Last Minute Tasks Create Greater Focus

If you’re lazy, you no doubt put the ‘pro’ in procrastination. But putting things off to the last minute actually creates more efficiency because your mind is single-focused and time conscious. Therefore, you haven’t spent longer than you really need to on a big task or project and more energy is pumped into it over a shorter period of time.

Time To See Laziness Differently

So, perhaps laziness shouldn’t be deemed so negative. As long as you know the right time to snap out of idleness and use focus and time-shortage to work efficiently, or use it as a time for reflection or creativity, it can actually serve you an advantage. Own your laziness and use it for success.

Featured photo credit: tookapic via pexels.com

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Brian Lee

Chief of Product Management at Lifehack

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Last Updated on March 31, 2020

How To Break the Procrastination Cycle

How To Break the Procrastination Cycle

How often do you find yourself procrastinating? Do you wish you could procrastinate less? We all know how debilitating procrastination can make us feel, and it seems to be a challenge we all share. Procrastination is one of the biggest hindrances to moving forward and doing the things that we want to in life.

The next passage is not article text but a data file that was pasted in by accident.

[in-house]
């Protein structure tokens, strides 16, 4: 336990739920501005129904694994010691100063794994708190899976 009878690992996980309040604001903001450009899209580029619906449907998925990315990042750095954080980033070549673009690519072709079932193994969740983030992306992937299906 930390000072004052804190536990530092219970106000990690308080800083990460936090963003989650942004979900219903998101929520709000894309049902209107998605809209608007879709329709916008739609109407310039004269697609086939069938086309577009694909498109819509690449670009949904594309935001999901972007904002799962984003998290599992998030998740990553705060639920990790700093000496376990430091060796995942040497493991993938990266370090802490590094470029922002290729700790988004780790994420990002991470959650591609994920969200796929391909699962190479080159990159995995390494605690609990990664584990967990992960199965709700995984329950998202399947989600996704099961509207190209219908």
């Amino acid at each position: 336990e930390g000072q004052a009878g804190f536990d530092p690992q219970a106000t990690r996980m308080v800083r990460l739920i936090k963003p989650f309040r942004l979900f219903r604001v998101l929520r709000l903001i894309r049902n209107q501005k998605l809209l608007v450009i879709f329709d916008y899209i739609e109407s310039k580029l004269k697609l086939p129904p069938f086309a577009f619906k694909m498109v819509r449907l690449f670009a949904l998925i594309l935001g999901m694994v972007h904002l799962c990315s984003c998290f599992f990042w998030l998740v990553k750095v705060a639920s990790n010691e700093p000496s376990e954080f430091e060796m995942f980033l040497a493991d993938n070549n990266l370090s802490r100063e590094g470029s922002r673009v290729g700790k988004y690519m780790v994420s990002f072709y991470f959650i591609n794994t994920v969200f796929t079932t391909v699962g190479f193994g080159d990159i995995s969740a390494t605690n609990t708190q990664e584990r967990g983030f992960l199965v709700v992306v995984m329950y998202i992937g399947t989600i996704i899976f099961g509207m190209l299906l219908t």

There are many reasons why you might be procrastinating, and sometimes, it is really difficult to pinpoint why. You might be procrastinating because of something related to the past, present, or future (they are all intertwined), or it could be as simple as biological factors. Whatever the reason, most of us follow a cycle when we procrastinate, from the moment we decide to do something to actually getting it done, or in this case, not getting it done.

The Vicious Procrastination Cycle

For some reason, it helps to understand that we all go through the same thing, even though we often feel like the only person in the world who struggles with this. Do you resonate with the cycle below?

1. Feeling Eager and Energized

This is when you commit to taking a new action or getting something done. You are feeling confident and optimistic that, this time round, you will do it!

2. Apprehension Starts to Come Up